A particular feature of the present invention is the ability to utilize multiple detectors to create a profile of various contaminants. For example, certain potential contaminants may provide a unique signal under ultraviolet radiation while, at the same time, predictably altering pH, salinity and oxidation-reduction potential. Other contaminants, such as certain biological contaminants, may increase at higher temperature and low flow rates yet still be within acceptable levels. These may be naturally occurring phenomenon which can be mitigated by purging portions of a line and would otherwise not create a hazard. If the same contaminant increased at lower temperatures and lower flow rates this may indicate purposeful addition which requires an emergency response. Oxidation reduction potential as a function of time is a particularly useful indication of certain biological contaminants. Without correlated data the increase in the contaminant may be detected yet an adequate response may be lacking or inappropriate for the circumstances. For example a response appropriate for purposeful contamination may be employed to combat a natural phenomenon. In this instance the response itself could create chaos similar to that expected for an actual attack. By cataloging the profile of particular contaminants a library can be established for comparison with incoming data. If the profile of incoming data correlates sufficiently with a profile in the library the contaminant can be detected and proper precautions taken. A detection algorithm captures critical water parameter data and compares it to known chemical and biological signatures in a water profile database. By determining and profiling the type of organic substance, for example, the algorithm can classify the proper emergency response plan and notify the proper individuals defined by the system administrator along with water plant distribution administrators. One aspect of the emergency response plan may be an automatic valve shut-off procedure as set forth previously. The water profile database can be housed locally, networked, or available over a network such as the internet. The water profile database may be protected by passwords and/or biometrics. While contaminants are described herein it would be anticipated that the detection profile may include actual harmful materials as well as carriers, stabilizers, by products or other adjuvants related to harmful materials.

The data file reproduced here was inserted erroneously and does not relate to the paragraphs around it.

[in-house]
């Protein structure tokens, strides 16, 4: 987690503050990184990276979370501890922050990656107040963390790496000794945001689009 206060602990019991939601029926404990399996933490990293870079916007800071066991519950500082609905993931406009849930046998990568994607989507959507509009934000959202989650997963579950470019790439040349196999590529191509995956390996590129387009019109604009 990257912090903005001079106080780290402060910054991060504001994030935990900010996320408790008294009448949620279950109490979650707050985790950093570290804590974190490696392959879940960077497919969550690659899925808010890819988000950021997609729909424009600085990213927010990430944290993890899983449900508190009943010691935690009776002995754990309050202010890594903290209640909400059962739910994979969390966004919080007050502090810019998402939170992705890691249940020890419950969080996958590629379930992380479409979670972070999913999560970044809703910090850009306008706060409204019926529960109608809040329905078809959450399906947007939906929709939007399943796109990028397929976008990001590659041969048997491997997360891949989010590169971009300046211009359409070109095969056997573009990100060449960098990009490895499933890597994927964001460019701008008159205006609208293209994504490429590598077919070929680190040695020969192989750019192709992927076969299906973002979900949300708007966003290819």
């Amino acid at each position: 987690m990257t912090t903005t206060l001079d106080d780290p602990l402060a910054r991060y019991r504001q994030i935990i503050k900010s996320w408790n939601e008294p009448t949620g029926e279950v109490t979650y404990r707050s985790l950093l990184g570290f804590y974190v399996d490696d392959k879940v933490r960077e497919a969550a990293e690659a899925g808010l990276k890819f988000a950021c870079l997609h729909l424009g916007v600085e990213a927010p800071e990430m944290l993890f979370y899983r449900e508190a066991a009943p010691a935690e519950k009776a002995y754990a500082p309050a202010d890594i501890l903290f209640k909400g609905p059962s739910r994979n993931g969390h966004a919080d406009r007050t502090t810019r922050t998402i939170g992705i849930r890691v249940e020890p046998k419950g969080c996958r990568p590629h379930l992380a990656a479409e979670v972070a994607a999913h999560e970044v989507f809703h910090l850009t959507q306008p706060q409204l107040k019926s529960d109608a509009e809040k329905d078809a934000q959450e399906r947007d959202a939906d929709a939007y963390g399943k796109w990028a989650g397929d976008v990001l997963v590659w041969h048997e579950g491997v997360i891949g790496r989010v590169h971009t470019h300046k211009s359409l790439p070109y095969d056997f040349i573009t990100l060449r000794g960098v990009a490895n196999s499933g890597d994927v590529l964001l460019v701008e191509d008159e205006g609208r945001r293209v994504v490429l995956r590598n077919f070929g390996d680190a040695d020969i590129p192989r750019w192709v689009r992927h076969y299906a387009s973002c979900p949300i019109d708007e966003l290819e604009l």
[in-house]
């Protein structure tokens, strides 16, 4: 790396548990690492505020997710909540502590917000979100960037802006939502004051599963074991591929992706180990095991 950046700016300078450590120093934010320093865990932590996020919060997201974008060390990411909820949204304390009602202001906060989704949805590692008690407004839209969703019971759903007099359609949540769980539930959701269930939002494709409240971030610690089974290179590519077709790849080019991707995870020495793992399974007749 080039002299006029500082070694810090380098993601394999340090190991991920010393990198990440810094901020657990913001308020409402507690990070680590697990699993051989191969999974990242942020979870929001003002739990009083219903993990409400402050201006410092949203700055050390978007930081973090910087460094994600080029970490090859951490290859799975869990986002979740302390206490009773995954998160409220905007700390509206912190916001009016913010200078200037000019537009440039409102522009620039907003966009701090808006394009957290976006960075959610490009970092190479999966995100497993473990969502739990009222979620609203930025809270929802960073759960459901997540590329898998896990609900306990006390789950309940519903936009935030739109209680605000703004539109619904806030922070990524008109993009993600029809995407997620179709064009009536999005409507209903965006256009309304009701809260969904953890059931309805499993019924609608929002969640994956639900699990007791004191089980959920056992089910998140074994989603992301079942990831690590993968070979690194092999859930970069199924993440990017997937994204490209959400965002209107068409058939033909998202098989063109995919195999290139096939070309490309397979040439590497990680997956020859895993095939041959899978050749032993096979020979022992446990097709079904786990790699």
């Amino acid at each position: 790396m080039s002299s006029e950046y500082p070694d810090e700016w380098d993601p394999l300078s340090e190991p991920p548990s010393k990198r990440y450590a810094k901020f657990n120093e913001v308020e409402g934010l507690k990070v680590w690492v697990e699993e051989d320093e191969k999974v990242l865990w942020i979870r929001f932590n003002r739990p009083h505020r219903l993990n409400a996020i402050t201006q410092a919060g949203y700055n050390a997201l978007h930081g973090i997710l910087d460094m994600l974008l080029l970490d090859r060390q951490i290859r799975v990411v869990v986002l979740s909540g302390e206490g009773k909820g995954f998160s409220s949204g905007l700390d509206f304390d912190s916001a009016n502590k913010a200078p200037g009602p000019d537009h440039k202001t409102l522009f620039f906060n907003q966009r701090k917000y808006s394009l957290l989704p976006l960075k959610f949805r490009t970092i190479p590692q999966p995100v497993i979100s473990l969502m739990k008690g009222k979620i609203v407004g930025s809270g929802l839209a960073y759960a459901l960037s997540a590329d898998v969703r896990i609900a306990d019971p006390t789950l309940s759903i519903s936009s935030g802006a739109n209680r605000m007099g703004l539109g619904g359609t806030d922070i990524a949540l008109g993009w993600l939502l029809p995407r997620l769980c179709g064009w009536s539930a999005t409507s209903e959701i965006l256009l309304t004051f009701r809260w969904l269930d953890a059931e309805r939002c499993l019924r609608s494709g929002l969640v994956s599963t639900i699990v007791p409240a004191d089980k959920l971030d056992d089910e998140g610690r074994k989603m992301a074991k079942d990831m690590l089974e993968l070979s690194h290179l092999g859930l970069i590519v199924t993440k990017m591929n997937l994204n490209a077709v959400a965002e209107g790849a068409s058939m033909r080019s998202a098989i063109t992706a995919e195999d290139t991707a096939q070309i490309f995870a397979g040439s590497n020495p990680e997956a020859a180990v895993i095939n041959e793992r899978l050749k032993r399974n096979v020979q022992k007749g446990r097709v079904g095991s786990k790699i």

A diagrammatic representation of a preferred embodiment is provided in